Students may then opt to continue into further education for two years. Further education colleges particularly sixth form colleges often form part of a secondary school site.

A-level examinations are sat by a large number of further education students, and often form the basis of an application to university.

Although most English secondary schools are comprehensive , in some areas there are selective intake grammar schools , to which entrance is subject to passing the eleven-plus exam.

Higher education students normally attend university from age 18 onwards, where they study for an academic degree. The Department for Business, Innovation and Skills is the government department responsible for higher education in England.

Students are then able to work towards a postgraduate degree, which usually takes one year, or towards a doctorate, which takes three or more years.

Since the establishment of Bedford College London , Girton College Cambridge and Somerville College Oxford in the 19th century , women also can obtain a university degree.

Many ancient standing stone monuments were erected during the prehistoric period; amongst the best known are Stonehenge , Devil's Arrows , Rudston Monolith and Castlerigg.

Perhaps the best-known example is Hadrian's Wall stretching right across northern England. Early Medieval architecture's secular buildings were simple constructions mainly using timber with thatch for roofing.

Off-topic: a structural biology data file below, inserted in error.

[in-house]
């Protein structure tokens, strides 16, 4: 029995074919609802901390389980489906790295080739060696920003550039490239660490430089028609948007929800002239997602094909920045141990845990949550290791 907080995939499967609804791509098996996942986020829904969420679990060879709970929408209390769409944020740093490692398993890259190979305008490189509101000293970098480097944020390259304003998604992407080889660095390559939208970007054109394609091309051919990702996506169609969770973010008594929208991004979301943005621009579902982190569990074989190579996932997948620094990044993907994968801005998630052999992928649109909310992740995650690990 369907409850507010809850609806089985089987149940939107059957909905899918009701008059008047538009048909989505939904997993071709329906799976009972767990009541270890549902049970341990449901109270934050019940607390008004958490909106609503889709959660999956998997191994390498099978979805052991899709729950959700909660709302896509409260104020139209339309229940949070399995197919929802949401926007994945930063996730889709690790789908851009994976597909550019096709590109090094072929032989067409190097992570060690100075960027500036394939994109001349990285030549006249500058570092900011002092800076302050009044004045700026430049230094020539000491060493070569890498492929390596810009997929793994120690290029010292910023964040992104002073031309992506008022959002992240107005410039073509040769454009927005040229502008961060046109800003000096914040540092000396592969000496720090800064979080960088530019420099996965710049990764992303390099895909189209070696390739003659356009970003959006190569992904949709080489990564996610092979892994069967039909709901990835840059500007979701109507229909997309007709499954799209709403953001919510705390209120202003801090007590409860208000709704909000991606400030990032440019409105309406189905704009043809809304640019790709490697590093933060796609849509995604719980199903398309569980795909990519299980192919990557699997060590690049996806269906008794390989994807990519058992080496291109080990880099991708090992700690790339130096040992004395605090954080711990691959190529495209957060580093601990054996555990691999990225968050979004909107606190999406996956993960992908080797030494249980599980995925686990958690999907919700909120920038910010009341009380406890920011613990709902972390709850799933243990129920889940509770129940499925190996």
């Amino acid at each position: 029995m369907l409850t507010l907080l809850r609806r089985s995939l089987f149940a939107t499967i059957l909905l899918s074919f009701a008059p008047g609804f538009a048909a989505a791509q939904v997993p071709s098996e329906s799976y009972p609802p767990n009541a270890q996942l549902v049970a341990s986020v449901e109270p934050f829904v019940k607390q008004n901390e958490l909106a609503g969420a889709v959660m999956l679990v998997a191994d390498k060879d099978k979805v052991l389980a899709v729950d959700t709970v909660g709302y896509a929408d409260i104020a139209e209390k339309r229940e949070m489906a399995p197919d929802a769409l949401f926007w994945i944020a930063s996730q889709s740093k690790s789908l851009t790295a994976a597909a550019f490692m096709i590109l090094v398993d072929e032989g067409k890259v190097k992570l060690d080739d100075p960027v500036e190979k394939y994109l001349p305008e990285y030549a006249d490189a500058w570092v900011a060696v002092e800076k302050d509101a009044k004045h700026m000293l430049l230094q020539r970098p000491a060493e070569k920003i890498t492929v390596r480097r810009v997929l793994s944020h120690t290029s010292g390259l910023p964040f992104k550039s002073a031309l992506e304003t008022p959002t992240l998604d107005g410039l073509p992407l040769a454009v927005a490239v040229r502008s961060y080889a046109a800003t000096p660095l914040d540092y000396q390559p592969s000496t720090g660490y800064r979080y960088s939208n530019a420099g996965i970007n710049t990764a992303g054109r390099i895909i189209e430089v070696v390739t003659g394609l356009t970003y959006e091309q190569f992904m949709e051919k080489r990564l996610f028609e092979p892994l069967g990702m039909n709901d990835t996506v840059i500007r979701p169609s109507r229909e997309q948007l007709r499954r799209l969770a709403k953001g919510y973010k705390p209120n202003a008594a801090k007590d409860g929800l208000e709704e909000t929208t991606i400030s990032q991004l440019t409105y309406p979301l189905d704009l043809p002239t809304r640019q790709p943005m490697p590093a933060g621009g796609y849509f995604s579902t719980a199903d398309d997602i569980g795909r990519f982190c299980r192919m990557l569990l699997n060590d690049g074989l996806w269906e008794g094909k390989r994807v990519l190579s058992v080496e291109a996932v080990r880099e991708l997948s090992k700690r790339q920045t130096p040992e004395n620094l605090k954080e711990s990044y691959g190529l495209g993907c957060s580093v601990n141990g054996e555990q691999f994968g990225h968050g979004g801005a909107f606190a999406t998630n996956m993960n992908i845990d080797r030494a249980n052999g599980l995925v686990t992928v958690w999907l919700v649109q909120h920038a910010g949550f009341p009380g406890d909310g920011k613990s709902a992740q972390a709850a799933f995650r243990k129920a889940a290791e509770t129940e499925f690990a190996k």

Ecclesiastical architecture ranged from a synthesis of Hiberno — Saxon monasticism , [] [] to Early Christian basilica and architecture characterised by pilaster-strips, blank arcading, baluster shafts and triangular headed openings.

After the Norman conquest in various Castles in England were created so law lords could uphold their authority and in the north to protect from invasion.

Throughout the Plantagenet era, an English Gothic architecture flourished, with prime examples including the medieval cathedrals such as Canterbury Cathedral , Westminster Abbey and York Minster.

Medieval architecture was completed with the 16th-century Tudor style ; the four-centred arch, now known as the Tudor arch , was a defining feature as were wattle and daub houses domestically.

In the aftermath of the Renaissance a form of architecture echoing classical antiquity synthesised with Christianity appeared, the English Baroque style of architect Christopher Wren being particularly championed.

Georgian architecture followed in a more refined style, evoking a simple Palladian form; the Royal Crescent at Bath is one of the best examples of this.

With the emergence of romanticism during Victorian period, a Gothic Revival was launched. In addition to this, around the same time the Industrial Revolution paved the way for buildings such as The Crystal Palace.